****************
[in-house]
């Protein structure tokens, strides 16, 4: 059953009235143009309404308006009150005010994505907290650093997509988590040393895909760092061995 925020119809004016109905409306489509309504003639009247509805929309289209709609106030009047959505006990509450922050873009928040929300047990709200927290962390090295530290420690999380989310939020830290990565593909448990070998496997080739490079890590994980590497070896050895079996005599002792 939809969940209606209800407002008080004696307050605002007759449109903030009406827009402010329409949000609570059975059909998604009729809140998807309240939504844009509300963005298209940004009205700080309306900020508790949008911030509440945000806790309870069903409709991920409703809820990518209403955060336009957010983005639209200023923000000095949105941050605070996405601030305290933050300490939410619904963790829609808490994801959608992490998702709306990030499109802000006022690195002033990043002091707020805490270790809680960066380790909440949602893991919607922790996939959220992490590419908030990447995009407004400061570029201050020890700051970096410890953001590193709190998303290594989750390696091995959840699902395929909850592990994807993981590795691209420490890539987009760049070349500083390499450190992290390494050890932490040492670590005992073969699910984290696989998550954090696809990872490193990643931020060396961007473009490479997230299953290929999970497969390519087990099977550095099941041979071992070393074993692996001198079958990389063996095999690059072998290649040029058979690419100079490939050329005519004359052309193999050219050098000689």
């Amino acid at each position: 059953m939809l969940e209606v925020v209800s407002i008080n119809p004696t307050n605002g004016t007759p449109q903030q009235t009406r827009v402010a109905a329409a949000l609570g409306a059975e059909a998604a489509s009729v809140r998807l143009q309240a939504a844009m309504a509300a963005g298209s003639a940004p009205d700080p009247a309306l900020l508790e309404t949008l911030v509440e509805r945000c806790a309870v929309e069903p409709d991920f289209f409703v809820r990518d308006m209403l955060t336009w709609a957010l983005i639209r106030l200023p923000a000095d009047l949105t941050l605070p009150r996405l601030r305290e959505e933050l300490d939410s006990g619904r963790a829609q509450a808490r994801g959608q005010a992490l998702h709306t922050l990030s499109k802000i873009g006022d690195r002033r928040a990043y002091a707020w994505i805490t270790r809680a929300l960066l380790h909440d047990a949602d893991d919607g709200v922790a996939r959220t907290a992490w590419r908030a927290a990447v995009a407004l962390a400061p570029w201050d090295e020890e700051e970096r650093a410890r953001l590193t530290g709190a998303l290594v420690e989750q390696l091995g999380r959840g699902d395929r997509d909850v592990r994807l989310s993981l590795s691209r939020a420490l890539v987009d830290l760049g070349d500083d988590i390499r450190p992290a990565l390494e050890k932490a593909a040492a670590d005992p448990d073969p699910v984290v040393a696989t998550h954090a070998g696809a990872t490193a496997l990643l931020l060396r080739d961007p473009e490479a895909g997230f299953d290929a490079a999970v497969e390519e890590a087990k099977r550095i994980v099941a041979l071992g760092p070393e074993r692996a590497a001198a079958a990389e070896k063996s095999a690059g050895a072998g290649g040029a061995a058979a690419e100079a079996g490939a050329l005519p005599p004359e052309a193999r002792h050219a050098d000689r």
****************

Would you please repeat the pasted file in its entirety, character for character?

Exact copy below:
[in-house]
């Protein structure tokens, strides 16, 4: 059953009235143009309404308006009150005010994505907290650093997509988590040393895909760092061995 925020119809004016109905409306489509309504003639009247509805929309289209709609106030009047959505006990509450922050873009928040929300047990709200927290962390090295530290420690999380989310939020830290990565593909448990070998496997080739490079890590994980590497070896050895079996005599002792 939809969940209606209800407002008080004696307050605002007759449109903030009406827009402010329409949000609570059975059909998604009729809140998807309240939504844009509300963005298209940004009205700080309306900020508790949008911030509440945000806790309870069903409709991920409703809820990518209403955060336009957010983005639209200023923000000095949105941050605070996405601030305290933050300490939410619904963790829609808490994801959608992490998702709306990030499109802000006022690195002033990043002091707020805490270790809680960066380790909440949602893991919607922790996939959220992490590419908030990447995009407004400061570029201050020890700051970096410890953001590193709190998303290594989750390696091995959840699902395929909850592990994807993981590795691209420490890539987009760049070349500083390499450190992290390494050890932490040492670590005992073969699910984290696989998550954090696809990872490193990643931020060396961007473009490479997230299953290929999970497969390519087990099977550095099941041979071992070393074993692996001198079958990389063996095999690059072998290649040029058979690419100079490939050329005519004359052309193999050219050098000689």
């Amino acid at each position: 059953m939809l969940e209606v925020v209800s407002i008080n119809p004696t307050n605002g004016t007759p449109q903030q009235t009406r827009v402010a109905a329409a949000l609570g409306a059975e059909a998604a489509s009729v809140r998807l143009q309240a939504a844009m309504a509300a963005g298209s003639a940004p009205d700080p009247a309306l900020l508790e309404t949008l911030v509440e509805r945000c806790a309870v929309e069903p409709d991920f289209f409703v809820r990518d308006m209403l955060t336009w709609a957010l983005i639209r106030l200023p923000a000095d009047l949105t941050l605070p009150r996405l601030r305290e959505e933050l300490d939410s006990g619904r963790a829609q509450a808490r994801g959608q005010a992490l998702h709306t922050l990030s499109k802000i873009g006022d690195r002033r928040a990043y002091a707020w994505i805490t270790r809680a929300l960066l380790h909440d047990a949602d893991d919607g709200v922790a996939r959220t907290a992490w590419r908030a927290a990447v995009a407004l962390a400061p570029w201050d090295e020890e700051e970096r650093a410890r953001l590193t530290g709190a998303l290594v420690e989750q390696l091995g999380r959840g699902d395929r997509d909850v592990r994807l989310s993981l590795s691209r939020a420490l890539v987009d830290l760049g070349d500083d988590i390499r450190p992290a990565l390494e050890k932490a593909a040492a670590d005992p448990d073969p699910v984290v040393a696989t998550h954090a070998g696809a990872t490193a496997l990643l931020l060396r080739d961007p473009e490479a895909g997230f299953d290929a490079a999970v497969e390519e890590a087990k099977r550095i994980v099941a041979l071992g760092p070393e074993r692996a590497a001198a079958a990389e070896k063996s095999a690059g050895a072998g290649g040029a061995a058979a690419e100079a079996g490939a050329l005519p005599p004359e052309a193999r002792h050219a050098d000689r």